The Revd Keiron Jones says studying theology prompted her to read widely, ask questions, think outside the box, and draw closer to God. She’s now an ordained priest and is grateful for the opportunity to be a part of a supportive and loving community.
Keiron has always loved studying, with two Masters of Education among her degrees. For some years, she increasingly felt that God was calling her to ministry and in 2017 enrolled in a Master of Theological Studies at Trinity College. ‘The possibility of exploring my faith at an Anglican college which had a very good reputation, was inclusive, and is known for its spiritual and academic formation appealed,’ she says of her decision to enrol at Trinity. A scholarship – for which Keiron is extremely grateful – allowed her to study full-time.
Keiron grew up as a Catholic but explored the Anglican church while living in the United Kingdom. The church had always been an important part of her life, but it was the study that helped build her knowledge and understanding of her faith.
‘[Formal study] gave bone and structure to my faith, and it also increasingly – given it’s a lifetime thing – helps me articulate more thoughtfully or in more nuanced ways what the Christian faith is about and how the church has been shaped and continues to be shaped,’ she says, citing Greek, the Gospel of John and the Hebrew Bible as some of her favourite study areas. ‘I've read far more broadly than I ever thought I would, and know I've barely begun.’
While reading widely has helped strengthen Keiron’s understanding, studying in a classroom setting allowed her to take her learning to another level. ‘I could have gone away and followed a reading list [instead of participating in classes], but the staff at Trinity are enormously encouraging and dynamic,’ she says. ‘I love the way they think outside the box and want you to think outside the box and not just follow what someone else thinks or espouses. I valued that and appreciated the encouragement to explore complex ideas through multiple lenses and to keep an open mind. [The staff] are extremely skilled and capable, and never make you feel anything other than capable yourself.’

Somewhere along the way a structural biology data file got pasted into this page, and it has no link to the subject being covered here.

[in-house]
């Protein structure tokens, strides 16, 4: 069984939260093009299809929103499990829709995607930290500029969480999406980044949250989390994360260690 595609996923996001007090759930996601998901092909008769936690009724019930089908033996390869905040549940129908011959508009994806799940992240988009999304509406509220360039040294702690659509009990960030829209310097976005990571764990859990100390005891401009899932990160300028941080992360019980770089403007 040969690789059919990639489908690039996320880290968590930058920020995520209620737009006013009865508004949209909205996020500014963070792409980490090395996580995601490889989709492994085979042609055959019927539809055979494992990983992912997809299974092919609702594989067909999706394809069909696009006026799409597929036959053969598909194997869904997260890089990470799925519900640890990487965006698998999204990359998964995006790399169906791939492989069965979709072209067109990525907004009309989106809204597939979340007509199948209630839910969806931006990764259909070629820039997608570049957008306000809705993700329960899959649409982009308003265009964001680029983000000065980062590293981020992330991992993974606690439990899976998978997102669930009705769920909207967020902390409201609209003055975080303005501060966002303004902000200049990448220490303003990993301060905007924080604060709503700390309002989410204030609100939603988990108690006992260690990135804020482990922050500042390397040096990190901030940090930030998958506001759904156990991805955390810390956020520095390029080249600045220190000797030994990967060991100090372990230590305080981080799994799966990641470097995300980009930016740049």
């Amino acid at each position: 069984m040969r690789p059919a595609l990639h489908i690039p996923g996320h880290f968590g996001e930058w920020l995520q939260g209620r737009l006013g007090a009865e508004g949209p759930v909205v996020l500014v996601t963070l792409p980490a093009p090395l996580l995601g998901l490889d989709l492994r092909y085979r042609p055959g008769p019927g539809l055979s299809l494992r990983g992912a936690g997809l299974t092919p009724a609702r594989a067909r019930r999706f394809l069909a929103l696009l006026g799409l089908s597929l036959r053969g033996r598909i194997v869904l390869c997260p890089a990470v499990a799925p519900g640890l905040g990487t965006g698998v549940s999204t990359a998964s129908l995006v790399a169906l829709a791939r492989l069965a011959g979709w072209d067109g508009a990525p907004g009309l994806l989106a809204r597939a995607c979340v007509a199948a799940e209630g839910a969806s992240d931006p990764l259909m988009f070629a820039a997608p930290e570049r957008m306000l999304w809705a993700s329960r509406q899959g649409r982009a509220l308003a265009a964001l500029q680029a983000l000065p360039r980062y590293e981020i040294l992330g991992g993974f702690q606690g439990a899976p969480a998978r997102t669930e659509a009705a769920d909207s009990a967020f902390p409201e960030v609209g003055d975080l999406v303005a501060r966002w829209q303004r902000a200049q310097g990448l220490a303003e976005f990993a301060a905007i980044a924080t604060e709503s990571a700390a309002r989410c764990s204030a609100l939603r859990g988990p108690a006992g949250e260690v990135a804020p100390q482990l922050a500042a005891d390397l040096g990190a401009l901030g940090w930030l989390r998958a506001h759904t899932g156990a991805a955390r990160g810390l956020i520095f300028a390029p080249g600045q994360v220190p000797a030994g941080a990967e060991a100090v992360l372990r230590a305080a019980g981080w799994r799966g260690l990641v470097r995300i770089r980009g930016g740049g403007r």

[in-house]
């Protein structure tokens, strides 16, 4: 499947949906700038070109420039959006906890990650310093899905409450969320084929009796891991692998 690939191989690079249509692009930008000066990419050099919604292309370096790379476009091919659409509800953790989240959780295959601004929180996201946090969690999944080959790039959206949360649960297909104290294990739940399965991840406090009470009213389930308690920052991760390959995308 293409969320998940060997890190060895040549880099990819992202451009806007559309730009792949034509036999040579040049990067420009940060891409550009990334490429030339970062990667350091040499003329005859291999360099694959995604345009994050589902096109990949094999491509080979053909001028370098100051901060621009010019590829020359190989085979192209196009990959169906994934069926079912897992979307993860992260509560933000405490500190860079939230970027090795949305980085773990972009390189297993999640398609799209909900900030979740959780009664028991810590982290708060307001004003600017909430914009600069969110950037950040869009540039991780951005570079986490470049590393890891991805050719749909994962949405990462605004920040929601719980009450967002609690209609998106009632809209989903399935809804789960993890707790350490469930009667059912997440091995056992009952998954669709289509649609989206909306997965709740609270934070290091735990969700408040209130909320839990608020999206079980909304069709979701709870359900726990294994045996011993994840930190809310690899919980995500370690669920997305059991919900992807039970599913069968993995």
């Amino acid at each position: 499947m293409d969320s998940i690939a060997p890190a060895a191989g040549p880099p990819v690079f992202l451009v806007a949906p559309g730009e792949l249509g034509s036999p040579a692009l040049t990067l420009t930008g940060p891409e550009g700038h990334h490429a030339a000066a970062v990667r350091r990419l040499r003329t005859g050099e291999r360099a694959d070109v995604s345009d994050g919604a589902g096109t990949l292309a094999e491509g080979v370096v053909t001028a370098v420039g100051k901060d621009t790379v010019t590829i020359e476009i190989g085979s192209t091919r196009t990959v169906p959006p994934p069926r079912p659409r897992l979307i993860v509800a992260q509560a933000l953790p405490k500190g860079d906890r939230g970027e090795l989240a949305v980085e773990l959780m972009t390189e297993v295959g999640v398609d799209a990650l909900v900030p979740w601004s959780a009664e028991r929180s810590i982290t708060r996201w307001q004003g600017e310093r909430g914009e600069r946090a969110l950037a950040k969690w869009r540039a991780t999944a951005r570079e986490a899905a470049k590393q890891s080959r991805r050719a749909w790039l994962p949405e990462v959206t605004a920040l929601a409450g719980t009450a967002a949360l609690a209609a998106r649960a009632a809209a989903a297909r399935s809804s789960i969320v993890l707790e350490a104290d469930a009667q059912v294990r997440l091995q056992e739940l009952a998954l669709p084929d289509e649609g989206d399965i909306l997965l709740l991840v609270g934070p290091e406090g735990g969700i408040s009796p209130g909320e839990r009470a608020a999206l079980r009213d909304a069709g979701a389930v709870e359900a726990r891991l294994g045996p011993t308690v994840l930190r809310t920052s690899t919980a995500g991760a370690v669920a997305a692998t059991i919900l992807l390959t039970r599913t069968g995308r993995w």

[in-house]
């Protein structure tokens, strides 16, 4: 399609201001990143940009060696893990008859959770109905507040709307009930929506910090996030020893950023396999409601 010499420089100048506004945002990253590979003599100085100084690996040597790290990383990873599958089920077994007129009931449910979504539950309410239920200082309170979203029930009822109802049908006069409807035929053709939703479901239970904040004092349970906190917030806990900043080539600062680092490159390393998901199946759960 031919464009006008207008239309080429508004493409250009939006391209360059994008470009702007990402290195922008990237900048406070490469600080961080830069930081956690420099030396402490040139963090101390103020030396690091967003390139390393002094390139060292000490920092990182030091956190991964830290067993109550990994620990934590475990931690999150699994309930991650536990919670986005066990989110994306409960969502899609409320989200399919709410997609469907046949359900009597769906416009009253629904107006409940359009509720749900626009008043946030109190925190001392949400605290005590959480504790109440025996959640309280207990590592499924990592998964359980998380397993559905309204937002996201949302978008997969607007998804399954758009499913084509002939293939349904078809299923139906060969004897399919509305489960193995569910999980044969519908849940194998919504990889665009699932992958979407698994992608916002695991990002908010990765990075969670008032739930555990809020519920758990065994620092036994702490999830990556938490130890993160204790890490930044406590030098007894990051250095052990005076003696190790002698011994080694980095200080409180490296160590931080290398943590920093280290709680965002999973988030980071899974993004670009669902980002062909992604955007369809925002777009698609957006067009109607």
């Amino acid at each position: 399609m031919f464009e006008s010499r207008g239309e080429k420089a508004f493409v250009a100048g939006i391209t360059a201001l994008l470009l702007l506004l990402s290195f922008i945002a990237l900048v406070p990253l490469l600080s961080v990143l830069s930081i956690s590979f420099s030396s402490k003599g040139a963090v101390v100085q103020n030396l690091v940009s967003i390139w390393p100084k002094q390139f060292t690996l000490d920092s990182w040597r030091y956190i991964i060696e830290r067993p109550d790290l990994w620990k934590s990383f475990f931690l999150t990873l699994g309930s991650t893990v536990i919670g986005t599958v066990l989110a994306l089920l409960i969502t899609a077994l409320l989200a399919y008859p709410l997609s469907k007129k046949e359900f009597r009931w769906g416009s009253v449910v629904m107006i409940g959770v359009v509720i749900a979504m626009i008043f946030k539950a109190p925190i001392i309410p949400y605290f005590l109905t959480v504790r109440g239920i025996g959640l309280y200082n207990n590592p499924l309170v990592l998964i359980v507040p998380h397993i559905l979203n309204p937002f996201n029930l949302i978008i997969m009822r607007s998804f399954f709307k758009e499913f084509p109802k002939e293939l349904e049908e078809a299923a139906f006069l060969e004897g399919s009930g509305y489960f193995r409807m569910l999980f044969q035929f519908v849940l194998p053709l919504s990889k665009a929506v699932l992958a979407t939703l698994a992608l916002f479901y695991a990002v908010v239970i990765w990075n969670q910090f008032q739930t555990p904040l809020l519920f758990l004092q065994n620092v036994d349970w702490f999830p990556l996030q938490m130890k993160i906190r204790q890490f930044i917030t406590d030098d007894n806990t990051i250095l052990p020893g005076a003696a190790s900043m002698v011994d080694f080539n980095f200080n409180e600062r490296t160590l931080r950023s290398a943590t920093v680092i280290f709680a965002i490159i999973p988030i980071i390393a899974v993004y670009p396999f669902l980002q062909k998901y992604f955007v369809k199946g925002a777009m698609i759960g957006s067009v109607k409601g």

The fact that her classes also attracted a diverse range of students meant a lot of ‘intellectual toing and froing’ and social interaction took place. ‘There was plenty of open space to ask questions and learn from great minds. It's a safe space for people to do that, whether they're in their early twenties and just out of high school, or older like me. It was exciting.’ In her final year of study, Keiron was named a Vice-Chancellor’s Scholar.
After graduating from Trinity College, Keiron was ordained a deacon at St Paul’s Cathedral in February 2020 and was then ordained a priest nine months later by the Archbishop of Melbourne, the Most Revd Dr Philip Freier, at St John’s Anglican Church Toorak.
Reflecting on her first ordination ceremony, she says it was a remarkably special day. ‘I don't think you can go into an ordination unchanged and I don't think you can come out of an ordination unchanged … I certainly became more prayerful and I think I'm drawing closer to God, and my relationship with Christ has deepened. It's hard to put in words, but there is something. You do feel differently – not better or transformed – but more humble and more open to admitting vulnerability. I’m also more aware of walking with people in their faith and with people of no faith.’
On her first day of ordained ministry at St John’s Toorak, Keiron had the privilege of baptising a family – mum, dad and two children – which she describes as ‘wonderful’.
Keiron has continued to serve at St John’s as Assistant Curate. Along with the Vicar, she takes services, baptisms, weddings and funerals, and ‘much else in between’. Pastoral care is also central to the St John’s community. Having completed her year as an ordinand at St John’s before being ordained deacon and then priest, Keiron says she has valued this continuity and is grateful for the opportunity to journey along such a rewarding path in ministry.